Studio: international art — 66.1915

Page: 93
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IV. Robert Colton, A.R.A.


When in years to come the record of British art
is dealt with by the dispassionate historian a chapter
will certainly be devoted to the revival in sculpture
which was brought about during the latter half of the
nineteenth century. The earlier part of the Vic-
torian era was a period in which our sculptors can
hardly be said to have sufficiently justified them-
selves ; overweighted by the classic tradition, they
sacrificed spontaneity and vitality to attain a sort of
cold perfection which was strangely lifeless and
wanting in character. Their art was formal, precise,
and deliberate, limited by fixed rules and subject to-
conventions which allowed them little scope for the
display of individuality either in outlook or in
manner of treatment. That it was based on a mis-
understanding of the practice of the
Greeks and observed the letter of the
Greek tradition without any appre-
ciation of its spirit did not occur to
them; they formed themselves on
the classic model and permitted no
divergence from what they con-
ceived to be the classic principles.

The result was, as might have been
expected, singularly unfortunate.

British sculpture became a sort of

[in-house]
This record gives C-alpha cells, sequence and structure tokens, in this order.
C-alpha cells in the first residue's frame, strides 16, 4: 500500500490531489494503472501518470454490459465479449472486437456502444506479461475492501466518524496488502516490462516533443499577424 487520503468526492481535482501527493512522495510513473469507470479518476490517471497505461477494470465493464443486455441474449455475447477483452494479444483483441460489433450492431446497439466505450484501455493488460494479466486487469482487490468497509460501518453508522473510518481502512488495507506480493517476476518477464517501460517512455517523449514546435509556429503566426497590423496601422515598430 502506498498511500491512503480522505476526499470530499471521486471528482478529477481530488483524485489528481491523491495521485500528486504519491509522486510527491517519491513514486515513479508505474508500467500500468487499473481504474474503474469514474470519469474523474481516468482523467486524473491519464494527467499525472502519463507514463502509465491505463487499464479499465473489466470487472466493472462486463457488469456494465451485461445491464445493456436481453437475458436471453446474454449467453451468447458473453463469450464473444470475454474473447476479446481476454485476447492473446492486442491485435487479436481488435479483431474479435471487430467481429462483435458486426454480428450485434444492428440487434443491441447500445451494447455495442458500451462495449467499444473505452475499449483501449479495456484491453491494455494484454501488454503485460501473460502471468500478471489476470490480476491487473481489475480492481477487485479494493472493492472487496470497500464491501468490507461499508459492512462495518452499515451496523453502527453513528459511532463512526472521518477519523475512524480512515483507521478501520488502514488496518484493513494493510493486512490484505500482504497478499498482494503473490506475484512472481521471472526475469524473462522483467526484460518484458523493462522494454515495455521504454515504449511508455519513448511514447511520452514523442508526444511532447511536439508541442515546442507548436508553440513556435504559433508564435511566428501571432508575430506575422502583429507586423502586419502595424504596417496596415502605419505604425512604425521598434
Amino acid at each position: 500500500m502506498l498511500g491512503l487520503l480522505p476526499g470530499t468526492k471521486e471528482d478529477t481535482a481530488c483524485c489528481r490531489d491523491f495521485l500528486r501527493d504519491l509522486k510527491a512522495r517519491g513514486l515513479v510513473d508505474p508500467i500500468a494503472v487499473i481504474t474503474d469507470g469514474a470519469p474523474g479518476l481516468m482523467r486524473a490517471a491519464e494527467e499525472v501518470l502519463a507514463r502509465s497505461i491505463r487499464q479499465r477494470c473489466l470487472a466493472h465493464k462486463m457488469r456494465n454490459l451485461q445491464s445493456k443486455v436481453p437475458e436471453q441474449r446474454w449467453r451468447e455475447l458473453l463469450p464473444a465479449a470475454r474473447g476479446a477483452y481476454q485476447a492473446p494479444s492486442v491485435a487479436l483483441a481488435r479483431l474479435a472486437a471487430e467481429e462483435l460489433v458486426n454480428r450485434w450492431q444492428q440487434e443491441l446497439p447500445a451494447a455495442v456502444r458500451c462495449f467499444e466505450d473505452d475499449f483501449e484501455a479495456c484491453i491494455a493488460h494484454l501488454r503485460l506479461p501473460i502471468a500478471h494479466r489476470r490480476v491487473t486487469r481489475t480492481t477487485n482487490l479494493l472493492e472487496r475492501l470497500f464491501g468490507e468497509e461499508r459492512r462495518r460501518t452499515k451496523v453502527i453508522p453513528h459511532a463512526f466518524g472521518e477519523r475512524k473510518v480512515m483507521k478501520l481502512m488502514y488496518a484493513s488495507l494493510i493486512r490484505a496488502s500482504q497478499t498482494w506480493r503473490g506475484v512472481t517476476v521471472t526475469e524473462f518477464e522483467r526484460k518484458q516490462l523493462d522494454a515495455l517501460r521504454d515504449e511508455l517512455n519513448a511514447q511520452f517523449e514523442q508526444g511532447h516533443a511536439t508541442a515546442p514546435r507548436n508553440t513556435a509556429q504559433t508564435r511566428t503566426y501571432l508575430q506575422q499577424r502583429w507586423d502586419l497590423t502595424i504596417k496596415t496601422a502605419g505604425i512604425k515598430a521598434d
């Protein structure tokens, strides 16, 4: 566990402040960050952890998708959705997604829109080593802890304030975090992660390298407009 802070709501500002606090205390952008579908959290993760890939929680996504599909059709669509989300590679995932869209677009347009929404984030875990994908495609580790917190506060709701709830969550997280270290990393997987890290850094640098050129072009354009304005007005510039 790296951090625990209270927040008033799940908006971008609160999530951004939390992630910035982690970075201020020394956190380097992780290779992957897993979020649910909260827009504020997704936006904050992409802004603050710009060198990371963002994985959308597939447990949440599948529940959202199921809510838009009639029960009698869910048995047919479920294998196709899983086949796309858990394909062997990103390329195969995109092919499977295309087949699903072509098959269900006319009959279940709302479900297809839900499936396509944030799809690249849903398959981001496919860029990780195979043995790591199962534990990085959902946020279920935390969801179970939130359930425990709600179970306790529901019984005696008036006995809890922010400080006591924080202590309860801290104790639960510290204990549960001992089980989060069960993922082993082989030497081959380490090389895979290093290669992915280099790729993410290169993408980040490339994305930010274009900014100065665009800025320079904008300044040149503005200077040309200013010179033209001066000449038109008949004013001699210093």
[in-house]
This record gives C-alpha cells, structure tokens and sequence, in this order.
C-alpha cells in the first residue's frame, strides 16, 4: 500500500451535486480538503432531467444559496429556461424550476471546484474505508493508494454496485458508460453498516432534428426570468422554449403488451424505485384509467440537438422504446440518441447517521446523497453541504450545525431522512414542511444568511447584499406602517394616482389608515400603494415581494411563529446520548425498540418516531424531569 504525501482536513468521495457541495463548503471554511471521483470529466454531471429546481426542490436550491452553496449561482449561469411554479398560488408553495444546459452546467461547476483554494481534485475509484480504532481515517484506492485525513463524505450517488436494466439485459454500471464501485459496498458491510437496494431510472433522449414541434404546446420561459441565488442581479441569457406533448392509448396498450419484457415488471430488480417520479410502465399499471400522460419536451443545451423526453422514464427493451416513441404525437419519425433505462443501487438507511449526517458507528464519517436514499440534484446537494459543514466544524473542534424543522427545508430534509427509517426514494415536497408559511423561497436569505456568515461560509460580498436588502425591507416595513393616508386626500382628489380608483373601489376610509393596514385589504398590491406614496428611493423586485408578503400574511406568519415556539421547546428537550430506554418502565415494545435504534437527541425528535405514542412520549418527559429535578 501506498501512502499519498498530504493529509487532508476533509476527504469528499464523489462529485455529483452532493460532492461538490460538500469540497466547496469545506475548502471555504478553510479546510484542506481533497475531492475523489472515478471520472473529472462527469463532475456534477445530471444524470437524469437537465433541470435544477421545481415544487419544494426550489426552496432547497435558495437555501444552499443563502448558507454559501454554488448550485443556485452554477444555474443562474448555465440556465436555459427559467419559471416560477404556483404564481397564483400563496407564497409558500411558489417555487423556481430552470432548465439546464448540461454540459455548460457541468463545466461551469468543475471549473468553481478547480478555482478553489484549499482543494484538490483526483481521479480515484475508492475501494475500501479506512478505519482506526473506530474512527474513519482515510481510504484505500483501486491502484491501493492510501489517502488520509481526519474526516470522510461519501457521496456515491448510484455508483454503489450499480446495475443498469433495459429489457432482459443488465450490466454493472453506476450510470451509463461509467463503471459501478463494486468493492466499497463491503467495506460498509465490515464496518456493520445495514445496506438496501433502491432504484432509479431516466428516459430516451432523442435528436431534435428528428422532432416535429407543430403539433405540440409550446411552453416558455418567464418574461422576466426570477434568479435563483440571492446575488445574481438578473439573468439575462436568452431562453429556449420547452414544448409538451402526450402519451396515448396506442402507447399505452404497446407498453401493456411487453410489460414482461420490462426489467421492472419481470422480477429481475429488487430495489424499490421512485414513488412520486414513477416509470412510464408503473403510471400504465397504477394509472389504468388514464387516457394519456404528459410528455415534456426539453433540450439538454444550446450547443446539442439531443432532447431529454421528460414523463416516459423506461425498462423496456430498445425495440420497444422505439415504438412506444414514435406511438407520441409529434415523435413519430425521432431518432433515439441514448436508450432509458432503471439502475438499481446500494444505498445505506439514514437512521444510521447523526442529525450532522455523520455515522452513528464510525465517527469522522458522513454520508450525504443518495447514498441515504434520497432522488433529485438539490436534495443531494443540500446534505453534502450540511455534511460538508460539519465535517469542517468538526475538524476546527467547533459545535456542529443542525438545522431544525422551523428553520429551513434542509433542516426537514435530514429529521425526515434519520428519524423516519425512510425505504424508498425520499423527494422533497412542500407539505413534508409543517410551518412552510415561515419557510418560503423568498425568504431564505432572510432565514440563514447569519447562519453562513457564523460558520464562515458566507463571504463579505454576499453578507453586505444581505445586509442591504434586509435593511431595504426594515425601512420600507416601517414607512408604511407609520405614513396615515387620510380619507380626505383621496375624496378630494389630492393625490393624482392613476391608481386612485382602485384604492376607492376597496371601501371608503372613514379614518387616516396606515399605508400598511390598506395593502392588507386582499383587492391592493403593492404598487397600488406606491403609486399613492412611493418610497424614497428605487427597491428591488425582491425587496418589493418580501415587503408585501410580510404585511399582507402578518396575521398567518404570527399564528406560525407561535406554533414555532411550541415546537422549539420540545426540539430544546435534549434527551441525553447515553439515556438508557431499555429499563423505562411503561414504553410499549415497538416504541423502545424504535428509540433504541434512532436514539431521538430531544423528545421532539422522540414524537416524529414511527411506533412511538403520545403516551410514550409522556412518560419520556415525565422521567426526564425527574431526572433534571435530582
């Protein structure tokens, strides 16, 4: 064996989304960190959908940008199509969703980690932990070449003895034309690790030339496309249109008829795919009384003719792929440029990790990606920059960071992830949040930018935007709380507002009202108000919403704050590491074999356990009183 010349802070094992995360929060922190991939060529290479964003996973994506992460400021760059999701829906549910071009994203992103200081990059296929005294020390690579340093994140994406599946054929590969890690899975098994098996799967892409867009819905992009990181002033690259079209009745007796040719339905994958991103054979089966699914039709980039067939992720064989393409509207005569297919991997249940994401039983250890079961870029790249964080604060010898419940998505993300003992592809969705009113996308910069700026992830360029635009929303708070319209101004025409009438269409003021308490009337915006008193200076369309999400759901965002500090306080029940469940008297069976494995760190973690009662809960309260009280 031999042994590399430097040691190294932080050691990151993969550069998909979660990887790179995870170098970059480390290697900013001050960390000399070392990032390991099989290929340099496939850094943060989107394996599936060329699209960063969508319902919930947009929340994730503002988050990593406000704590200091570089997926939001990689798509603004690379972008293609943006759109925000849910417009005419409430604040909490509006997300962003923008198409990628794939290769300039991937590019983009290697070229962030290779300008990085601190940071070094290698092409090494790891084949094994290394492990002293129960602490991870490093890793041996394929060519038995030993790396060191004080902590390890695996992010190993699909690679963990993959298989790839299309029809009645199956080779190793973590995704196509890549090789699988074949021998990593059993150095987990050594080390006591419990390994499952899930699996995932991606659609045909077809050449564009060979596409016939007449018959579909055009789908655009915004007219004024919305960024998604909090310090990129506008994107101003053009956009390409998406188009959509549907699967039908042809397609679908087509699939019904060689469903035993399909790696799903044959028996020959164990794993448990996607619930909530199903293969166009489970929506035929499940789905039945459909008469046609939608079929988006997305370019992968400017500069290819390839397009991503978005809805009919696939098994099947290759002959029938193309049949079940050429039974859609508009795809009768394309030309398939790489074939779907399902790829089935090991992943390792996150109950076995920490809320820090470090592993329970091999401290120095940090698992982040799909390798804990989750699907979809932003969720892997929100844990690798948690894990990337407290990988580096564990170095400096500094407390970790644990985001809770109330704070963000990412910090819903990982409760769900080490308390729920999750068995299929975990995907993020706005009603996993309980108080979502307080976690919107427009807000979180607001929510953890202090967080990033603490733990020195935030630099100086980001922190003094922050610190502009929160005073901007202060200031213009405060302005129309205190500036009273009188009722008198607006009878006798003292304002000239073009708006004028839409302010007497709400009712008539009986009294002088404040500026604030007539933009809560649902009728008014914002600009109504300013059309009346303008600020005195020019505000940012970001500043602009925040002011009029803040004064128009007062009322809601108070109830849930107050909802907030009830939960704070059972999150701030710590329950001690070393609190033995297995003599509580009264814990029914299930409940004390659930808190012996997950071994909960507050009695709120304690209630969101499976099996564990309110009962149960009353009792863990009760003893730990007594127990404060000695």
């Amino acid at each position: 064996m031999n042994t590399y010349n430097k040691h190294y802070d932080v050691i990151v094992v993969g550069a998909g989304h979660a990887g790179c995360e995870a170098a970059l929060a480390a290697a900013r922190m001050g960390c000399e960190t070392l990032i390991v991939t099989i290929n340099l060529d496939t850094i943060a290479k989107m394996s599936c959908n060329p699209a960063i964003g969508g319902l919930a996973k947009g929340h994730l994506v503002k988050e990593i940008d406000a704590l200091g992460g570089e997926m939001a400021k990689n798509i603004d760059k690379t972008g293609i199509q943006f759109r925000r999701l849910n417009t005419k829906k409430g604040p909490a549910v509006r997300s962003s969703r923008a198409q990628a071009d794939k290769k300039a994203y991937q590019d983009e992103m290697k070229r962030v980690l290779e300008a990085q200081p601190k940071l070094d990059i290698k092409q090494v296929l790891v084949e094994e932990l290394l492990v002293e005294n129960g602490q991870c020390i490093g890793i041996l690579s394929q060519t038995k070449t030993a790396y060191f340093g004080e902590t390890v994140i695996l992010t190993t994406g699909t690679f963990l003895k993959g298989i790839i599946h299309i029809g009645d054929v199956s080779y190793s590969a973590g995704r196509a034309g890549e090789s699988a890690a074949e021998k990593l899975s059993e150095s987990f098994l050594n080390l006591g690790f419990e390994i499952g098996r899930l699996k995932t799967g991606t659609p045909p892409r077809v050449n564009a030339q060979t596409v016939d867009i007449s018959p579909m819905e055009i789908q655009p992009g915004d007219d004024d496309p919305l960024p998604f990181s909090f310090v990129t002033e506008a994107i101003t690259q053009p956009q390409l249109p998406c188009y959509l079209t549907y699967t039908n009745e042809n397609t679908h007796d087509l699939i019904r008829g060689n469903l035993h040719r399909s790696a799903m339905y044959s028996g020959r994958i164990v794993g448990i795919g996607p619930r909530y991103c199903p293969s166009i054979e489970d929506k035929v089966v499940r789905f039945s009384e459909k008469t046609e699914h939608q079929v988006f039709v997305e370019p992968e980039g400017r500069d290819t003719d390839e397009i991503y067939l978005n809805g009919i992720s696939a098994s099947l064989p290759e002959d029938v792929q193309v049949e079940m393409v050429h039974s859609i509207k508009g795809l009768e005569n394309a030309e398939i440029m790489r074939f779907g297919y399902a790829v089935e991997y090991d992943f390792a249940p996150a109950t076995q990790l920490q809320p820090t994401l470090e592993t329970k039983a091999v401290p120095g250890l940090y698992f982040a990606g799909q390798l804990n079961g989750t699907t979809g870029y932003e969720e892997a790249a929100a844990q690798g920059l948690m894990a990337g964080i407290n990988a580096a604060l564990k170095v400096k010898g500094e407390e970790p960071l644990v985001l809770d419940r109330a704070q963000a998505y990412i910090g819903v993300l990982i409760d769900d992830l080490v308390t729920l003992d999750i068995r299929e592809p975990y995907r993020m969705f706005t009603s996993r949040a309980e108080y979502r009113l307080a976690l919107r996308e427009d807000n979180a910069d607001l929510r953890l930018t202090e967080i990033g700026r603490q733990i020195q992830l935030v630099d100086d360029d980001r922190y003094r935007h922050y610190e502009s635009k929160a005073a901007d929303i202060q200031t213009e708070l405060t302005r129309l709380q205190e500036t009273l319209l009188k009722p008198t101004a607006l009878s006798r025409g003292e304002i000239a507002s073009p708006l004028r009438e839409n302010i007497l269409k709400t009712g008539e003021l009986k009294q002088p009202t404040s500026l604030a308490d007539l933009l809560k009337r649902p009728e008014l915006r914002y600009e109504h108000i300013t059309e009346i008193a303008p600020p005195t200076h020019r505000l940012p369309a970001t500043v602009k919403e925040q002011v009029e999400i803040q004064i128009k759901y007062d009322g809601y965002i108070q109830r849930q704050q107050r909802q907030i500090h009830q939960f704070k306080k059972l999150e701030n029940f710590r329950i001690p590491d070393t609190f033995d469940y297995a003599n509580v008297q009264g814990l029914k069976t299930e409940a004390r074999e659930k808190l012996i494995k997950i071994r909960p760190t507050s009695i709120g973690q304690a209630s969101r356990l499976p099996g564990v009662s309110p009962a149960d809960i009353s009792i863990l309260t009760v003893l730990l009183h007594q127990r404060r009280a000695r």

pale reflection of the antique, a dead
thing unrelated to the life of the
times in which it was produced. It
ceased to inspire any interest, and it
lost all hold upon the attention of the
people, who wanted something less
pedantic and less abstract. The
sculptors saw themselves neglected
and their appeal for consideration dis-
regarded ; they had put themselves
out of touch with their contem-
poraries and had to pay the penalty
for their mistake—half a century ago
the profession of sculpture had come
to be lamentably unprofitable.

But that this unsatisfactory con-
dition of affairs was the fault of the
sculptors themselves and not due to
any popular dislike of sculpture as
an art was proved very plainly only
a few years later. Before the nine-
teenth century had come to an end
a new generation of sculptors had
sprung up who had emancipated

themselves from the slavish tradition of their pre-
decessors and whose work had its full share of the
modern spirit. They sought for personal methods
of expression, and each one aimed at the develop-
ment of his own individual conviction, choosing
the direction in which by temperament and natural
inclination he was best fitted to travel. The earlier
conventions disappeared, and in their place grew up
real breadth of view and independence of effort.

And this new school of sculptors had not long
to wait for recognition. People were quick to
appreciate its vigorous vitality and its soundness
of purpose, and they welcomed the sincerity with
which each member of it strove, each in his own
way, to raise the standard of his art. Sculpture
ceased to be neglected by the public, and the
sculptors found themselves in favour and their
work in demand.

Certainly they deserve the fullest credit for this



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